by Om Narayanan
April 30, 2018
By now, almost everyone has heard about the case involving 23-month-old Alfie Evans of Liverpool, U.K., who has been suffering from an undiagnosed neurodegenerative illness. Last week, young Alfie was removed from life support after doctors at Alder Hey Children’s Hospital in Liverpool decided “there was no hope”. Alfie’s parents were also denied by the High Court of the U.K. the ability to take him to Italy for special treatment. On April 28, Alfie passed away after surviving for five days without a ventilator, which was removed against his parents’ wishes.
While Alfie’s case has been in the public eye for just the last two weeks, the background of this has been surrounded in over a year of litigation. Alfie’s parents have been fighting Alder Hey since the hospital first tried to remove not just their parental rights, but Alfie’s life support as far back as December of 2017.
If we step back for just a moment and put aside the horrifying display of totalitarianism coming from the High Court of the U.K. in this case, who evidently believe that the state owns its citizens and that parents cannot dictate how best to safeguard their children’s lives, there is the equally disturbing sub context of forced euthanasia in how this case has been handled.
In all the commentary I have read by lawyers and judges regarding the hospital’s decision to remove Alfie from life support, there has been one constant. All of them cite a lack of “hope” in being the main reason why Alfie should no longer be kept on life support. In other words, since Alfie was going to die anyway, why bother keeping him alive? This should be frightening for all of us as we continue to see human dignity thrown by the wayside in favor of convenience. Further, when parents want to keep their children alive for as long as possible, “health care professionals” are instead the only ones who apparently have the final say.
Alfie’s case shows us that euthanasia has become woven into human society on a global level. We are seeing instances occur more regularly where if someone has a deficiency of some sort that is deemed “terminal,” whether it be old age, illness, mental disability, physical disability, or any other ailment that might make them societally “inferior,” the only solution that is offered is to put them to death. In Alfie’s case, this death cult philosophy went so far as to prevent his parents from even being allowed to remove him from the hospital and leave the country to seek more advanced help for their child.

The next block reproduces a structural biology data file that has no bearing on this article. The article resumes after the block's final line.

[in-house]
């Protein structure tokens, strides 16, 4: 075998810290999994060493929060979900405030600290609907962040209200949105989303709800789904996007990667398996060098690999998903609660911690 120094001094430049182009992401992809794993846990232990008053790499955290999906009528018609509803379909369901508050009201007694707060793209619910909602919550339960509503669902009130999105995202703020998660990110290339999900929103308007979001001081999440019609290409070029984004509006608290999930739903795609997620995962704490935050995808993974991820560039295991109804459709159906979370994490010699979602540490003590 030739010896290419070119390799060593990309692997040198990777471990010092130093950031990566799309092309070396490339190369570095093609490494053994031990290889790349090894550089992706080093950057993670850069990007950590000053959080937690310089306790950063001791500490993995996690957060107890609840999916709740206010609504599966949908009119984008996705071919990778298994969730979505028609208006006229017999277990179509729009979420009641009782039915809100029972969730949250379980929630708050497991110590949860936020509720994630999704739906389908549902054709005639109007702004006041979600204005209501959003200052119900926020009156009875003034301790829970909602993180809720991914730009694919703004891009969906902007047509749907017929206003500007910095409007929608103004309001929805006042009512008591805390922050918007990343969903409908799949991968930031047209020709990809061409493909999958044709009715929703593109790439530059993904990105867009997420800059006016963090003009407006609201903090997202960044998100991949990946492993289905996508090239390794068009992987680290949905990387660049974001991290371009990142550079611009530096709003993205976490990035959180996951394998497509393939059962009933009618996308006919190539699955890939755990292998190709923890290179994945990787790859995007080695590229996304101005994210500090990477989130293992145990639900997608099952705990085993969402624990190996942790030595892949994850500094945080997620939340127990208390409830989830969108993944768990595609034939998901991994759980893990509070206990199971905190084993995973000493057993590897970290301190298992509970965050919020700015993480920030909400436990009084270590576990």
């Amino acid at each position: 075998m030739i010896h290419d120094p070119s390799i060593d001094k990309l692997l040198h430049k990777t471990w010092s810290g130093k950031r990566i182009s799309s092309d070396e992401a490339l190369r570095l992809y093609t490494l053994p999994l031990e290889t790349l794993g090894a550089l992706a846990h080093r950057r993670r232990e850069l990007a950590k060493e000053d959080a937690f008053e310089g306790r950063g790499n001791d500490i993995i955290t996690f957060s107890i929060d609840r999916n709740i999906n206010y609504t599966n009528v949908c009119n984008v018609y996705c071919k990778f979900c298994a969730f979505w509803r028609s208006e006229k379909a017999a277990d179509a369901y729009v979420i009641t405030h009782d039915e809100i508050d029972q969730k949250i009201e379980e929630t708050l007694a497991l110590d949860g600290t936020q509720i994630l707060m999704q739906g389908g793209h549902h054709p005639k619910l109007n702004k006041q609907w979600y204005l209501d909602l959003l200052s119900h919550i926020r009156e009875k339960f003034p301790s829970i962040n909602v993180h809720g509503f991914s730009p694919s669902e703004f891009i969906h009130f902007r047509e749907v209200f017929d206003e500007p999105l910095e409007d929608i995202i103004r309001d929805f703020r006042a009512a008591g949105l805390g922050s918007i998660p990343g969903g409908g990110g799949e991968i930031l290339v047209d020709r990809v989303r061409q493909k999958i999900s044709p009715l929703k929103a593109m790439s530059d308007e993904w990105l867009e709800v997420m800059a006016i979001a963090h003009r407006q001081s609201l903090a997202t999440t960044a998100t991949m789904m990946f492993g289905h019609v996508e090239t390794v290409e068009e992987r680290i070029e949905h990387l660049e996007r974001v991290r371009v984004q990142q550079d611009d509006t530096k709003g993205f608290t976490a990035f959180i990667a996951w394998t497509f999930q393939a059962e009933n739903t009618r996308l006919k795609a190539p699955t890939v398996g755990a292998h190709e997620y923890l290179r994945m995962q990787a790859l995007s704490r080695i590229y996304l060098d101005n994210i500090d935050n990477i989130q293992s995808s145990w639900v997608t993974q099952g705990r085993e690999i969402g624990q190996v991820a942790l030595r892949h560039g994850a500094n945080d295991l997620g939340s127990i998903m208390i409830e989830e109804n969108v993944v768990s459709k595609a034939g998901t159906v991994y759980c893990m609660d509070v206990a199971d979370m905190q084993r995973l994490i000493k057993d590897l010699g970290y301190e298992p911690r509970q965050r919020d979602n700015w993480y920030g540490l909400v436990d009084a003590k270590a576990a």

While many aspects of this case have been heartbreaking, we have seen somewhat of a silver lining. The outpouring of love, compassion, and support for Alfie and his parents have been immense. From “Alfie’s Army,” a group of protestors in the U.K. in support of Alfie, to lawmakers here in Washington, D.C., and even Pope Francis in Rome, there is a strong coalition of individuals who displayed courageous dedication in trying to help Alfie get the health care he needed.
But the bottom line is that another life has been lost due to forced euthanasia by the U.K. government, continuing a disturbing trend after the death of Charlie Gard last year. After fighting for several days after having been removed from life support, the young warrior Alfie was taken from us. Tom Evans, Alfie’s father, was reportedly seen giving mouth to mouth resuscitation to Alfie as he died in his arms. This should be a warning signal to all of us. When a government can decide that a toddler should die because it is what is most convenient, we are less than one step away from totalitarianism. We must remain vigilant, steadfast, and cognizant of these atrocities and redouble our resolve for pro-life activism so that tragedies like this can be prevented in the future.